This structure acts as a z-axis compression interconnect between the plug and socket connectors. The Z-axis compression interconnect device provides a force in the direction of the longitudinal axis (i.e. the z-axis direction) of the pins of the plug and the socket contacts when these are held in a mated state. This z-axis compressibility in interconnection devices is previously known to electrically connect two parallel planar surfaces together, such as to connect two printed circuit boards (PCB) or other components to a PCB such as a chip-to-board interconnect. An aspect of present invention using a conductive flexible structure in plug and socket connectors is not seen or derived from the prior art, and represents a significant change from known arrangements using modified pins.

An implementation of a flexible conductive material is in the form of a compressible ‘contact’ structure. Elastic solder-less ‘contact’ structures providing z-axis compressibility include the CIN::APSE® structure (manufactured by Cinch).

The CIN::APSE® structure is shown in FIG. 4 when used in four different implementations for electrical connection between planar surfaces. FIG. 4 (a) shows a basic CIN::APSE® contact configuration. It is ideally suited for applications requiring minimum height, high density, and signal integrity. This configuration can also be used in land grid arrays (LGAs), flexible-circuits, chip package to PCB or component to PCB. In FIG. 4(b), the addition of a plunger increases the durability of the CIN::APSE® contact while also achieving additional height. This configuration is ideally suited for interconnection applications and those that require additional handling. In FIG. 4(c), the use of two CIN::APSE® structures with a spacer in between creates a connector with all the benefits of the implementation seen in FIG. 4(a), but with the ability to span greater z-axis heights. This configuration is used where the CIN::APSE's® multiple points of contact are needed. In FIG. 4(d), the addition of a second plunger to the connector results in the most durable system and providing additional height. This configuration is best suited where both sides of the contact will see additional handling. Despite these various arrangements, they are all intended for providing an electrical connection between two planar surfaces. No similar arrangements are known to manufacturers of nanominiature plug and sock arrangements. Nanominiature plug and socket arrangements have not previously employed z-axis compressible conductive structures according to the present invention.

The CIN::APSE® structure is known to be manufactured by randomly winding gold plated molybdenum or tungsten wire into a cylindrical structure. The structures are then placed within a suitable insulating material. The diameter of this structure currently used in circuit board technology is about 0.020 inch to 0.040 inch in diameter. The inventors of the present invention have determined that such of a structure can be scaled down to an appropriate size for use in nanominiature or smaller sized connector arrangements for plug and socket arrangements.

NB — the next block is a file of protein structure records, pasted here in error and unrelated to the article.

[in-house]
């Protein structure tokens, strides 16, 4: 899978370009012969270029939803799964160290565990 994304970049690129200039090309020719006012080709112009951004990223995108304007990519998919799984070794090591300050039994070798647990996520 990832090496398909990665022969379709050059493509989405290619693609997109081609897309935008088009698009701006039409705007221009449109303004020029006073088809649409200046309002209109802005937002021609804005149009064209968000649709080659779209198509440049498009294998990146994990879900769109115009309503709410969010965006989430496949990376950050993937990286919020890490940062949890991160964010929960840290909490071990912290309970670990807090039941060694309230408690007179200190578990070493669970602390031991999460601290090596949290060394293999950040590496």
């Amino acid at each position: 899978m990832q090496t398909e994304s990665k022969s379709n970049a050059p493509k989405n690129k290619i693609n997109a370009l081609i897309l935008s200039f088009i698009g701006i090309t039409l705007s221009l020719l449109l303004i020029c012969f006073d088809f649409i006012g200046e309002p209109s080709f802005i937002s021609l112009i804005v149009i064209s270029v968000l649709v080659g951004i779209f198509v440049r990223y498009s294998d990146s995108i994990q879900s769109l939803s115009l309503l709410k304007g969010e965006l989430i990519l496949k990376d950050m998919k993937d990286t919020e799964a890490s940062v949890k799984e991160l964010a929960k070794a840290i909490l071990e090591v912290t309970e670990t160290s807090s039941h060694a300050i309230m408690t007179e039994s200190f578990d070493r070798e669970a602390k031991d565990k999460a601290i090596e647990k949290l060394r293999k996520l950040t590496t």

The CIN::APSE® is just one example of a flexible conductive structure that may be used for the present invention. The compressible feature of this structure allows the CIN::APSE® to be firmly held in position under compression. The CIN::APSE® contact allows electrical elements to remain in contact even under extreme Thermal Expansion mismatch. The CIN::APSE® has a high modulus of elasticity which means the structures can be compressed thousands of times. These structures are also very lightweight and thermally stable which makes them extremely resistant to intermittent signals caused by shock/vibration or thermal cycling. The CIN::APSE® provides several (typically 7-11) points of electrical contact at each end. This structure's multiple points of contact from its randomly wound wires function similarly to several independent spring based electrical contacts. Its superior electrical characteristics include a short signal path with extremely low inductance and resistance.

The above-mentioned feature makes the CIN::APSE® ideal for use as the flexible conductive structure in the nanominiature contacts of the present invention. It is to be appreciated that other types of flexible conductive structures and materials may also be used to implement the present invention. The invention is not limited to a structure formed of randomly wound wires, such as described above.